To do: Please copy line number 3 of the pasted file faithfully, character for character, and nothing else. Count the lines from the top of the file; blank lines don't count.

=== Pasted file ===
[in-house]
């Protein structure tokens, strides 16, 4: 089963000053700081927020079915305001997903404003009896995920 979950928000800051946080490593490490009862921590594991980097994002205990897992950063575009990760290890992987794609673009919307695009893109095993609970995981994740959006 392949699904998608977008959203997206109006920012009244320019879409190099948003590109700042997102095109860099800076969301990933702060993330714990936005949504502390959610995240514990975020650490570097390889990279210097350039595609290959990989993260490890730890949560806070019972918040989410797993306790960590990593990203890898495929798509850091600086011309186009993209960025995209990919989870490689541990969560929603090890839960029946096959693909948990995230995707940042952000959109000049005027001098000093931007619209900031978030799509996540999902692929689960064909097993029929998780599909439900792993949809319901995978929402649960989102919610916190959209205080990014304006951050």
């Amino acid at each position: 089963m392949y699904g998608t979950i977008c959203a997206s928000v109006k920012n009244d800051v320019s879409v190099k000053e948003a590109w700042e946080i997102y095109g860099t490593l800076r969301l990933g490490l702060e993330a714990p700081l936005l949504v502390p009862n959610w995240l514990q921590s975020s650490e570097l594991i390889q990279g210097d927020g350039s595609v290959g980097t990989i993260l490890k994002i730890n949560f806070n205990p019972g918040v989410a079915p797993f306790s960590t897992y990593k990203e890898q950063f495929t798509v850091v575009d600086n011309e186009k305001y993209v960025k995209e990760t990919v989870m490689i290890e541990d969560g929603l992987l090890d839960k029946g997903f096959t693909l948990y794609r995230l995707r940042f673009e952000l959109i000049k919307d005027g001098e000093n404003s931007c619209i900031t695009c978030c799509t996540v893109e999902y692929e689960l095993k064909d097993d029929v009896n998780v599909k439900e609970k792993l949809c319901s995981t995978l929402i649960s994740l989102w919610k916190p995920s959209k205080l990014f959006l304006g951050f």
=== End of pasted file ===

């Amino acid at each position: 089963m392949y699904g998608t979950i977008c959203a997206s928000v109006k920012n009244d800051v320019s879409v190099k000053e948003a590109w700042e946080i997102y095109g860099t490593l800076r969301l990933g490490l702060e993330a714990p700081l936005l949504v502390p009862n959610w995240l514990q921590s975020s650490e570097l594991i390889q990279g210097d927020g350039s595609v290959g980097t990989i993260l490890k994002i730890n949560f806070n205990p019972g918040v989410a079915p797993f306790s960590t897992y990593k990203e890898q950063f495929t798509v850091v575009d600086n011309e186009k305001y993209v960025k995209e990760t990919v989870m490689i290890e541990d969560g929603l992987l090890d839960k029946g997903f096959t693909l948990y794609r995230l995707r940042f673009e952000l959109i000049k919307d005027g001098e000093n404003s931007c619209i900031t695009c978030c799509t996540v893109e999902y692929e689960l095993k064909d097993d029929v009896n998780v599909k439900e609970k792993l949809c319901s995981t995978l929402i649960s994740l989102w919610k916190p995920s959209k205080l990014f959006l304006g951050f």